Retiring is the goal of every worker who dreams of  leisurely breakfasts and time in the garden. However,  getting to retirement takes some financial effort and  strategic planning. The reality of having no job means  that you’re on your own when it comes to every facet  of your financial life. Before you send in that letter of  resignation, get familiar with the top questions that you  need to ask yourself before retiring. You’ll have less  stress as a result of these well-answered questions. 

What’s Your Plan For Healthcare? 

When you’re working, your employer’s coverage keeps  you healthy with reasonably affordable policies. All of  that changes when you retire, however. Ask yourself if  you have a plan for healthcare coverage. Ironically, the  time of your life when you really need healthcare  coincides with the lack of an employer’s policy.  

Luckily, the federal government offers Medicare. From  the moment that you turn 65 years of age, you can  take advantage of this program. It covers the bulk of  your medical needs, and there are supplemental  programs for options that you care to invest in.  

COBRA insurance coverage is possible between your  employment period and signing up for Medicare, but it  only lasts for up to 18 months. It can also be very  expensive because the employer isn’t paying for part of  the cost. Ideally, you’ll want to rely solely on Medicare  while looking for supplemental programs to cover  speciality items, such as vision.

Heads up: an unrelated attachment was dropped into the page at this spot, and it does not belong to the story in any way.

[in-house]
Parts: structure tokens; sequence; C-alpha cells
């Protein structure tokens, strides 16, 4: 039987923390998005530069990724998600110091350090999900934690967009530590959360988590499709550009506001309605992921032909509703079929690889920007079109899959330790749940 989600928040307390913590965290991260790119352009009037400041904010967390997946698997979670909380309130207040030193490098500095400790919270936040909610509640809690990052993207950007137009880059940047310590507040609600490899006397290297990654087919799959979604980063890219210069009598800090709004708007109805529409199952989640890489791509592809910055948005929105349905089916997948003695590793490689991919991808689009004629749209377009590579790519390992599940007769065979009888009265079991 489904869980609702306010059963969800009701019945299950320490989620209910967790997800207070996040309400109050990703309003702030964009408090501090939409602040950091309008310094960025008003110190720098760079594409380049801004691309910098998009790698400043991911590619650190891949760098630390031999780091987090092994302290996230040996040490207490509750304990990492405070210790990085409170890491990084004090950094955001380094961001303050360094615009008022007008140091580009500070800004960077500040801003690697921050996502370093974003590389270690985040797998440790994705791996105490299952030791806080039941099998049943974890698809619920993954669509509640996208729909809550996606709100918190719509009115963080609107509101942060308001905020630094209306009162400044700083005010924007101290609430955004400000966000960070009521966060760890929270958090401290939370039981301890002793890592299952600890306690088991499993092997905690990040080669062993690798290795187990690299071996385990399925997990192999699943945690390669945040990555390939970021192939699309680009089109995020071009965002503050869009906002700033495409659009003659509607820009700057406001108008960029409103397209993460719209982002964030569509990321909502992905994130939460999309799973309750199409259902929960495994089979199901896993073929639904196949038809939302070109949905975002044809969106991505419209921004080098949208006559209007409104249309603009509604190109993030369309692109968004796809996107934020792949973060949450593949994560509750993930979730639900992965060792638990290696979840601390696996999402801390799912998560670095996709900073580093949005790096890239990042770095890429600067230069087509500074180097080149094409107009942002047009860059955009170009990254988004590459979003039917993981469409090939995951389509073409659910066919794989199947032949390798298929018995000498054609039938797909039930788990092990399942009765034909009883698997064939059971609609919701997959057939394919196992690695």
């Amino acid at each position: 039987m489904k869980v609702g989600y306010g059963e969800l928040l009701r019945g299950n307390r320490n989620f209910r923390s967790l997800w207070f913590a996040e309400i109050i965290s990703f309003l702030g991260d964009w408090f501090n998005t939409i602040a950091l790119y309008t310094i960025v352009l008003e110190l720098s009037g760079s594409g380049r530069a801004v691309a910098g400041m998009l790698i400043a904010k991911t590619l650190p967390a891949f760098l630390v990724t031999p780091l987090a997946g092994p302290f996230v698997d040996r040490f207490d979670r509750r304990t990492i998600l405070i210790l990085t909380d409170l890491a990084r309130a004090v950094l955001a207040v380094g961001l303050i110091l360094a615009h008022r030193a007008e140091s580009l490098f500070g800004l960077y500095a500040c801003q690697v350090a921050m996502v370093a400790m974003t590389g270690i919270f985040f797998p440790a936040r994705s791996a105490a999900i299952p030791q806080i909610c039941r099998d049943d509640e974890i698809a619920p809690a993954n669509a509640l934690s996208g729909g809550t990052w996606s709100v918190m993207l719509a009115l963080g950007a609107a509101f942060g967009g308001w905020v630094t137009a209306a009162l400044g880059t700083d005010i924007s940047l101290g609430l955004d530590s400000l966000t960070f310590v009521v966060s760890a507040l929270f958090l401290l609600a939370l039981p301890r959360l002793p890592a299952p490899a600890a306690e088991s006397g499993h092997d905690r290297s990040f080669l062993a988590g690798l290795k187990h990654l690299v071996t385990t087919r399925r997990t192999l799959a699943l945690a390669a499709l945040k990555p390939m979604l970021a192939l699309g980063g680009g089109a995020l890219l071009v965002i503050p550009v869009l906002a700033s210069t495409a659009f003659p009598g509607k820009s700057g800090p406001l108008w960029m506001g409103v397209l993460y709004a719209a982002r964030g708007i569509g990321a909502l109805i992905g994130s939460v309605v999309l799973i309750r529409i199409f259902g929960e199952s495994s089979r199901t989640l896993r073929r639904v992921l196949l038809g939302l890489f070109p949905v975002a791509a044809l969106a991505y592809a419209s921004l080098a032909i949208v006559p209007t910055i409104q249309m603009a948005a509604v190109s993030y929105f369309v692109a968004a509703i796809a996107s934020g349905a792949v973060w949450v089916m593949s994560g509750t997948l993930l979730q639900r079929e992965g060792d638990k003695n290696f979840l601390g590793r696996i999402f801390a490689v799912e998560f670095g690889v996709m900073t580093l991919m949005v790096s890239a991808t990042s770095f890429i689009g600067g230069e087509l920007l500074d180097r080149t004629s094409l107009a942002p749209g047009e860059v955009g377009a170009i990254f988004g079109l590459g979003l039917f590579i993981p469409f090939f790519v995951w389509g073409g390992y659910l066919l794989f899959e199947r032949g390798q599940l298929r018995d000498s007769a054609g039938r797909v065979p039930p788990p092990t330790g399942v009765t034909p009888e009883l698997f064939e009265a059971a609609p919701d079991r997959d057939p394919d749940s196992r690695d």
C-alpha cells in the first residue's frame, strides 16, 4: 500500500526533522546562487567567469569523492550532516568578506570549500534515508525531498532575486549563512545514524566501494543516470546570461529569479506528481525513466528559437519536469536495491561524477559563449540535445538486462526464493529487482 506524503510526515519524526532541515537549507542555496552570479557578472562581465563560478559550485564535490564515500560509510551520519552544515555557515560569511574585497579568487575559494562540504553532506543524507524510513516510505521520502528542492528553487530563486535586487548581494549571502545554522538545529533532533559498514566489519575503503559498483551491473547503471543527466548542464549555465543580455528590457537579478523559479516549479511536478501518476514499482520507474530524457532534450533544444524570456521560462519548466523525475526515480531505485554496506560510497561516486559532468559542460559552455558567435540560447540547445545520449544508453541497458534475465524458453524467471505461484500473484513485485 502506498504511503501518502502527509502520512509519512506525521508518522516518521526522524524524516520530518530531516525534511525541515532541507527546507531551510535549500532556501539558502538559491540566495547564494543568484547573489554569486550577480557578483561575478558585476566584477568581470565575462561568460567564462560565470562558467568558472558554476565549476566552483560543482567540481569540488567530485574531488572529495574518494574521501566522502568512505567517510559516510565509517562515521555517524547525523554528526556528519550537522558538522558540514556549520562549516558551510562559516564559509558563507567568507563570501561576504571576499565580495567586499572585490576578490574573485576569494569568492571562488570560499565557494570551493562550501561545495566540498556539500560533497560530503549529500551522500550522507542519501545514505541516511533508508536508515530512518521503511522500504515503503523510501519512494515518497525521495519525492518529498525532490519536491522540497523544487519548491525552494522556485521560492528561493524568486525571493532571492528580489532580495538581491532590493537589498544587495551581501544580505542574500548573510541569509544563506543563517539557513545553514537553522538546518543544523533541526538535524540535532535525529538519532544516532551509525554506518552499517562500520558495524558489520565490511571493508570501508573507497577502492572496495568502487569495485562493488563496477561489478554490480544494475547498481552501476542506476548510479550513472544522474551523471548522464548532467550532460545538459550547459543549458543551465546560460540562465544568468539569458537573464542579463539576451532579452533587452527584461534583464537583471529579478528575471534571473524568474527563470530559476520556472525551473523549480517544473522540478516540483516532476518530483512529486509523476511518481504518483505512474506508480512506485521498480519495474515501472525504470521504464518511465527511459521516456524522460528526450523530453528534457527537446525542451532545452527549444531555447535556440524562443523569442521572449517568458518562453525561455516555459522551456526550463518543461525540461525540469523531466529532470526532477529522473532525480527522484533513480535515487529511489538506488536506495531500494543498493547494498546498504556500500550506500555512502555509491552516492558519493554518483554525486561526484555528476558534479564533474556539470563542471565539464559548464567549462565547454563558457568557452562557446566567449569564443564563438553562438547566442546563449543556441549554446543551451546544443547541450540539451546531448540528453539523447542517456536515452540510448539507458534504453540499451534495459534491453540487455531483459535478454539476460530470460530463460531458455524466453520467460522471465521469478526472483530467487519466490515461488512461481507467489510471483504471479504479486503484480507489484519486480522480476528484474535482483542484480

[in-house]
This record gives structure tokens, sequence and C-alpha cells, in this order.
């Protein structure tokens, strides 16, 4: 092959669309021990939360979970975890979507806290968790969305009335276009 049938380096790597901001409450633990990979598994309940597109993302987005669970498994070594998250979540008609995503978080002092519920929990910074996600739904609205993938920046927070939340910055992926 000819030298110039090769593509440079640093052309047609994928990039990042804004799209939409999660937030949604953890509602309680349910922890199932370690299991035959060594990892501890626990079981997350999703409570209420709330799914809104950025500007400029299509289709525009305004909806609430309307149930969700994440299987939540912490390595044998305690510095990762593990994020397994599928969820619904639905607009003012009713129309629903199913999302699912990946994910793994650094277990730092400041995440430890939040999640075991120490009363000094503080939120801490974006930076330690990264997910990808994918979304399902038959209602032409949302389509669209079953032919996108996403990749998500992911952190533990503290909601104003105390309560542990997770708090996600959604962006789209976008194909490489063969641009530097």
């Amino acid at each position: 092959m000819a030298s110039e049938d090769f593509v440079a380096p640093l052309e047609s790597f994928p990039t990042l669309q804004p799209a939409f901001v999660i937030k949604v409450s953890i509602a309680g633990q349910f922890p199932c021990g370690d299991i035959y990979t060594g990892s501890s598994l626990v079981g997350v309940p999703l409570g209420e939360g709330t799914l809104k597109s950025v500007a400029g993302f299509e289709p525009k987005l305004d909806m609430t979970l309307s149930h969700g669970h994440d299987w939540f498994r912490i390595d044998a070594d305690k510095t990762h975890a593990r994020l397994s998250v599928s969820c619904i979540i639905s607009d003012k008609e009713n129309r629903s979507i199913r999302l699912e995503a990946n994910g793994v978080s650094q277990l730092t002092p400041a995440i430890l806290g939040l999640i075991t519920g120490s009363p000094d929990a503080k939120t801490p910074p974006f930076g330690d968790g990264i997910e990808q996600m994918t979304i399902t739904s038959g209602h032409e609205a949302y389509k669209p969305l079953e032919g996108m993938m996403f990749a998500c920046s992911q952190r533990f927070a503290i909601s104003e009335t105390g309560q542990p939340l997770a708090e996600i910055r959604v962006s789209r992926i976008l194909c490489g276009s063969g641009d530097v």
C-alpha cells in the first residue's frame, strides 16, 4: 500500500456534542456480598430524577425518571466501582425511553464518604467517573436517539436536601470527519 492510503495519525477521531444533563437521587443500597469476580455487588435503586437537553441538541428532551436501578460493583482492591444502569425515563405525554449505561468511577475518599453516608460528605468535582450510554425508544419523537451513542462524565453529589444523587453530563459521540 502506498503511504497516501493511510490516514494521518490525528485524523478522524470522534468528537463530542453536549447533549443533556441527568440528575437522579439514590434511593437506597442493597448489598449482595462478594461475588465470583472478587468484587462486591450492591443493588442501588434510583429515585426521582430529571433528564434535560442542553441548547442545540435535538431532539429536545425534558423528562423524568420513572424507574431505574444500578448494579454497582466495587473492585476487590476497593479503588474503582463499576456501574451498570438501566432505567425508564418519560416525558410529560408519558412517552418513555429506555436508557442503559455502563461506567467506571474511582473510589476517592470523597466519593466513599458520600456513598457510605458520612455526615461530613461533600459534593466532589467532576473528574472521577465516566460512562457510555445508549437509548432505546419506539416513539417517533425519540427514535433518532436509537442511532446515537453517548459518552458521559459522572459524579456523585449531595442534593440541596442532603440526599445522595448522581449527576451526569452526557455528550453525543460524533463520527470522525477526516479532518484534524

What Will Your Income Include? 

On average, Social Security will cover about 40 percent  of your income in the golden years. You can start  payouts as early as age 67, but many retirees choose  age 70 because there’s a higher monthly payout as a  result of waiting. Your retirement savings must cover  the bulk of the remaining shortage. 

Many financial experts teach the concept of the 4- percent rule. In essence, you can take 4 percent of  your funds from a retiring account each year, and you  should still have enough money to cover your  remaining years. There are other calculations to  consider, such as understanding how much money  you’ll need each month in these relaxing years.  Although some experts believe that you can live off of  70 or 80 percent of your previous earnings, it’s ideal to  shoot for a comparable income as earned during your  working days. With this tabulation, you have extra  funds for hobbies and traveling. 

Do You Have Plans For Your Time Off? 

Planning for your golden years also means that you  need to fill the time that is now open to you. Isolating  yourself from your social network at work can be  detrimental to your health. Make rough plans for your  golden years because filling the time can be a  rewarding prospect. Volunteer with charities, help out  the family or get a part-time job. Working as a  consultant with your previous employer might be an  option that keeps you connected while still enjoying the  spoils of retiring in your 60s. 

It’s natural to try new things, but then you’re not too  thrilled with them. Continue to explore as you grow  older because you might find a hobby or talent that  sparks creativity in your mind. Many retirees find  themselves starting a business as they learn how to  offer a product or service that counts in the  neighborhood. 

Stay updated with your retirement plan by logging into  your funds regularly. By knowing how much you have  and where it will be allocated gives you a clear view of  your retirement pathway. Retire with confidence that  your plans will stand the test of time as opportunities  spread out ahead of you.

Does your plan meet all your retirement needs? Schedule an appointment now with one of our advisors for a complimentary review of your retirement plan.